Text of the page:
In each of these known methods, however, the polymerization of the monomer proceeds predominantly in the reaction medium rather than on the surface of the particles of the inorganic compound and, therefore, the amount of the polymer actually coated on the particles is very small and the bulk of the polymer does not participate in the coating. In short, each of these known methods is defective in that the ratio of the coated polymer to the total of the available polymer is very low.

BRIEF SUMMARY OF THE INVENTION

It is, therefore, a primary object of this invention to provide an effective method for coating the surface of powdery inorganic substances with a polymeric material.

Another object of this invention is to provide a method for coating a powdery transition metal compound with a polymer in which a vinyl monomer is polymerized selectively on the surface of particles of the transition metal compound by utilizing the transition metal compound per se as one component of the polymerization catalyst system.

A further object of this invention is to provide an effective method for coating the surface of a powdery inorganic substance with a polymer in which particles of an inorganic substance which are capable of participating in the polymerization catalyst system are associated with particles of the transition metal compound.

Other and further objects, features and advantages of this invention will appear more fully from the following description.

DETAILED DESCRIPTION OF THE INVENTION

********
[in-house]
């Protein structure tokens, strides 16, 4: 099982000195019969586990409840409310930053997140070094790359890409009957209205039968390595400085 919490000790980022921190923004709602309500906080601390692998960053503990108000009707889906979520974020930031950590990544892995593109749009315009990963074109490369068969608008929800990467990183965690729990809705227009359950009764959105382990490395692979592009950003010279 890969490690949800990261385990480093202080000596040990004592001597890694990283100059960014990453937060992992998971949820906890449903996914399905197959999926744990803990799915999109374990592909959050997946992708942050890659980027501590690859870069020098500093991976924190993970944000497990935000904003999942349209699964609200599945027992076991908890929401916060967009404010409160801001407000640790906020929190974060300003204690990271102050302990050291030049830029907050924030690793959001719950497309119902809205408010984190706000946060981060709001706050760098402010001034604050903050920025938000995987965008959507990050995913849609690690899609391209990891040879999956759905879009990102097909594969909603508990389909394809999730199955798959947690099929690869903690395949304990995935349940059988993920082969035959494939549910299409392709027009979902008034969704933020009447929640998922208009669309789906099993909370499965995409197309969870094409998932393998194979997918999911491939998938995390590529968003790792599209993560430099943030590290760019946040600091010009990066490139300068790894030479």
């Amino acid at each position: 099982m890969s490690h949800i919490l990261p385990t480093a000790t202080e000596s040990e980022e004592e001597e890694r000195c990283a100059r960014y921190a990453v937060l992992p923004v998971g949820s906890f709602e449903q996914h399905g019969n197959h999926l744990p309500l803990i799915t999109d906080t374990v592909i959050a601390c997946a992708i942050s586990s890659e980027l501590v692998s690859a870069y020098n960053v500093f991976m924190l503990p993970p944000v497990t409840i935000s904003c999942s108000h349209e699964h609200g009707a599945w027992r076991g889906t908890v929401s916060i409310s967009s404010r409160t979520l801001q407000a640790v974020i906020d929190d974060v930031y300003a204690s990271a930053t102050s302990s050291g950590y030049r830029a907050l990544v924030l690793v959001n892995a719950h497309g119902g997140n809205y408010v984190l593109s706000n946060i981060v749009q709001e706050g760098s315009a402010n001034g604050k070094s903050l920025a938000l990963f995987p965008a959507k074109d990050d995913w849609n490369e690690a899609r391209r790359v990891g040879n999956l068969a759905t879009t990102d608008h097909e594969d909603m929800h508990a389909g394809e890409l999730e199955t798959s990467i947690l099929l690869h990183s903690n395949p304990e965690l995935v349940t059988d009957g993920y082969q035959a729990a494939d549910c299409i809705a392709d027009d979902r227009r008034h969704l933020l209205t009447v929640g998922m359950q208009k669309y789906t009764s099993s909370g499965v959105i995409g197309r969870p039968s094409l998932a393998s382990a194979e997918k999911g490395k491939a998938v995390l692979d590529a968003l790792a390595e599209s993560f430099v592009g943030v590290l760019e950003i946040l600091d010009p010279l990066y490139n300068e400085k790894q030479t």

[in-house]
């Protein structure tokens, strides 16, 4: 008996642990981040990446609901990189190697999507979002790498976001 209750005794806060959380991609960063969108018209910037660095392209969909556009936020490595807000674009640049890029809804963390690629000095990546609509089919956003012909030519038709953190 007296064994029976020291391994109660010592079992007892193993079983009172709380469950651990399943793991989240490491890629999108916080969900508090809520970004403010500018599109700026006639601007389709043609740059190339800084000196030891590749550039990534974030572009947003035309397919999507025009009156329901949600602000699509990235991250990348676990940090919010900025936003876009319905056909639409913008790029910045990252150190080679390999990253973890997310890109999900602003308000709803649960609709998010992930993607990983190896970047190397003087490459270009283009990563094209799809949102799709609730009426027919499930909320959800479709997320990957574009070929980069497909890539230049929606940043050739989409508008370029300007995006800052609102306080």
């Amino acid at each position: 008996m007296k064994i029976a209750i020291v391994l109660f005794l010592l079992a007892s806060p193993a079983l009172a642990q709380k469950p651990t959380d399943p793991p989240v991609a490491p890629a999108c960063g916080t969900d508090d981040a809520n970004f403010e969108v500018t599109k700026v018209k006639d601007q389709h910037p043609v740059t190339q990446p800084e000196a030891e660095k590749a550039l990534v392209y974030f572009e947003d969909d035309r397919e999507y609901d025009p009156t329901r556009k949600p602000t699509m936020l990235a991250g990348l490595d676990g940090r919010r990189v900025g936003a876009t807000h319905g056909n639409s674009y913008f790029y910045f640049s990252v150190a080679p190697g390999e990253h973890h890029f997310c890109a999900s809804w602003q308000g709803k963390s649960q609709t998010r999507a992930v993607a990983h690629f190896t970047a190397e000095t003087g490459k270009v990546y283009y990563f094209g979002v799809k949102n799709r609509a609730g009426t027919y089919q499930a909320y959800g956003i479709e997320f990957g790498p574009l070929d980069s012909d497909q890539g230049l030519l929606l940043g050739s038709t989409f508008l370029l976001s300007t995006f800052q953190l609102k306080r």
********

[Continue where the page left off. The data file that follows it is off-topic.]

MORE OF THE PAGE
The term "transition metal compound" as used herein means a compound selected from the class consisting of metals of the group ranging from Sc having an atomic number of 21 to Zn having an atomic number of 30, metals of the groups ranging from Y having an atomic number of 39 to Cd having an atomic number of 48 and metals of the group ranging from La having an atomic number of 57 to Hg having an atomic number of 80.

The term "vinyl monomer" as used herein means a monomer that can be vinyl-polymerized in the presence of a radical polymerization initiator.

In accordance with this invention, a polymer-coated powder of a transition metal compound is obtained by contacting a transition metal compound in powdered form with a vinyl monomer in an aqueous medium containing hydrogen sulfite ions.

Oxides, hydroxides, nitrides, carbides, silicides, sulfides, carbonates, sulfates, halides, double salts and complex salts of metals selected from the group consisting of silver, copper, zinc, titanium, zirconium, niobium, vanadium, chromium, tungsten, manganese, nickel and cobalt, which are insoluble or hardly soluble and stable in an aqueous medium, are especially preferred as the transition metal compound in this invention. As specific examples of these especially preferred transition metal compounds, there can be mentioned oxides, such as silver oxide, chromium oxide, cobalt oxide, zinc oxide, tungsten dioxide, copper oxide, titanium oxide, niobium oxide, vanadium pentoxide, zirconium oxide, manganese oxide and nickel oxide; the corresponding sulfides, carbides, nitrides and silicides; composite oxides, such as cobalt titanate and nickel vanadate; hydroxides, such as cupric hydroxide, nickel hydroxide and cobalt hydroxide; sulfates, such as cobalt sulfate, copper sulfate, manganese sulfate, nickel sulfate and zinc sulfate; and the corresponding carbonates and halides.